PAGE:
This post has nothing to do with quilting, but it's an important part of what's been happening in my life over the last 2 months, and it may inspire other people to take care of themselves.

Here in Australia we have a Breast Screening program that provides free mammograms every 2 years.  There are screening buses that travel all through rural South Australia, so there's no excuse not to attend. Mereth and I have always kept those appointments, because we lost our Mum to breast cancer in 2006. However, at the time of my last appointment I was in Adelaide, and then I didn't make a new appointment, and then Finn, and Covid and.....

At a doctor's appointment for something entirely different I mentioned that I hadn't had my last mammogram, and also that on occasion I'd noticed spots of blood in my bra.  Well that's not good, she said, and arranged an appointment for a mammogram at an Adelaide hospital.  I had the mammogram, and an ultrasound, and both showed nothing, but the doctor said We really need to investigate this blood discharge, because it's not normal.  I was scheduled for a biopsy a week later, under general anaesthetic, and that wasn't fun,but it wasn't too awful either. I did think that there was an awful lot of bruising for a biopsy and it was a large incision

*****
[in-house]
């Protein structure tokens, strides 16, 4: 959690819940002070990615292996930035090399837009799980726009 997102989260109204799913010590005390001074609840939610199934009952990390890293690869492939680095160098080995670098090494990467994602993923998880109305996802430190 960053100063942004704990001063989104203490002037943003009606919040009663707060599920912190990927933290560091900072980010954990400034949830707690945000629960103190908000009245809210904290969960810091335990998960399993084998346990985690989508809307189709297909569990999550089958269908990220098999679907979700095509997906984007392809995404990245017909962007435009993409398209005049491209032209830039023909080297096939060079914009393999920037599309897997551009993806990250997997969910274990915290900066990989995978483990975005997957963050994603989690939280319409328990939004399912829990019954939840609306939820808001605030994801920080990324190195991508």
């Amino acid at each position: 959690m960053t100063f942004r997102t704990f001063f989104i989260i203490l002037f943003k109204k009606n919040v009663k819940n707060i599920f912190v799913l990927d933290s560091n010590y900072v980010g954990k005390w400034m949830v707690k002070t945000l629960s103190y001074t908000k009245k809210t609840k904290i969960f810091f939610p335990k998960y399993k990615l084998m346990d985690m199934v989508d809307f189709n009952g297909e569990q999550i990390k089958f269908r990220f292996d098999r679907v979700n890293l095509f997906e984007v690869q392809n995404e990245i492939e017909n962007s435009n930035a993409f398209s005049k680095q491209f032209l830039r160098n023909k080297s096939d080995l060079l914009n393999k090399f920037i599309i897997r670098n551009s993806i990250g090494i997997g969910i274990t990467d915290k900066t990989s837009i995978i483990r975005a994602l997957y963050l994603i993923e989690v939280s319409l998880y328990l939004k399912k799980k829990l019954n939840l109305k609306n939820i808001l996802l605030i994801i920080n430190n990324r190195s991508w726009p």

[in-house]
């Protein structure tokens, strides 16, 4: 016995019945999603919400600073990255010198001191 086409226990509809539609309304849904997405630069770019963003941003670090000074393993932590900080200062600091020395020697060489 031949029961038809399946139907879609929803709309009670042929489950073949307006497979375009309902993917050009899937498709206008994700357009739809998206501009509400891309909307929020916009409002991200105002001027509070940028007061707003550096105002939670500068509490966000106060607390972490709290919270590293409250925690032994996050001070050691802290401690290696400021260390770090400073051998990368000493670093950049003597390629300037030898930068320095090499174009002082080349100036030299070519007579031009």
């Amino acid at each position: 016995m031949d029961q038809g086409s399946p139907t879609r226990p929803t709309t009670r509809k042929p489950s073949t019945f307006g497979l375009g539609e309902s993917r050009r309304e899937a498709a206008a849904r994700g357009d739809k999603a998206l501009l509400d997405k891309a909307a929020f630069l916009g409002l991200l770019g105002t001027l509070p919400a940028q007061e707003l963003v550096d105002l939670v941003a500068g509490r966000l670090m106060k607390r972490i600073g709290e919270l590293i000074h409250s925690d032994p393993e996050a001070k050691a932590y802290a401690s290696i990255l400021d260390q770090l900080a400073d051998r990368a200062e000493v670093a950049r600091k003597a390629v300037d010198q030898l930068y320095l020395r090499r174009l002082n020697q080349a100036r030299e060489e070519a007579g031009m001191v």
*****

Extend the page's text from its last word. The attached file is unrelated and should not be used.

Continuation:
When I went back two weeks later I was a bit astonished to be told that the pathology came back as cancerous; up until then I'd sort of felt I was wasting their time and there was nothing wrong. The doctor said I wasn't to worry because they had removed all the tissue they deemed to be abnormal, and it was good that they'd caught it so early. I was glad that they didn't go on with the biopsy, wait for the results, and then schedule another surgery; it was much better to just have the one operation. I will have an MRI in three months time to make sure that there is no recurrence, and regular checkups to make sure I'm OK.

I am most grateful for our Medicare system here; the four consultations, the mammogram and ultrasound, the surgery and a night in a care facility cost me nothing.  I paid $16 to leave my car in the hospital carpark overnight. While I'm still a bit shocked at the speed of it all, and the "You had cancer and now you don't" statement, at least I don't have medical bills to take care of.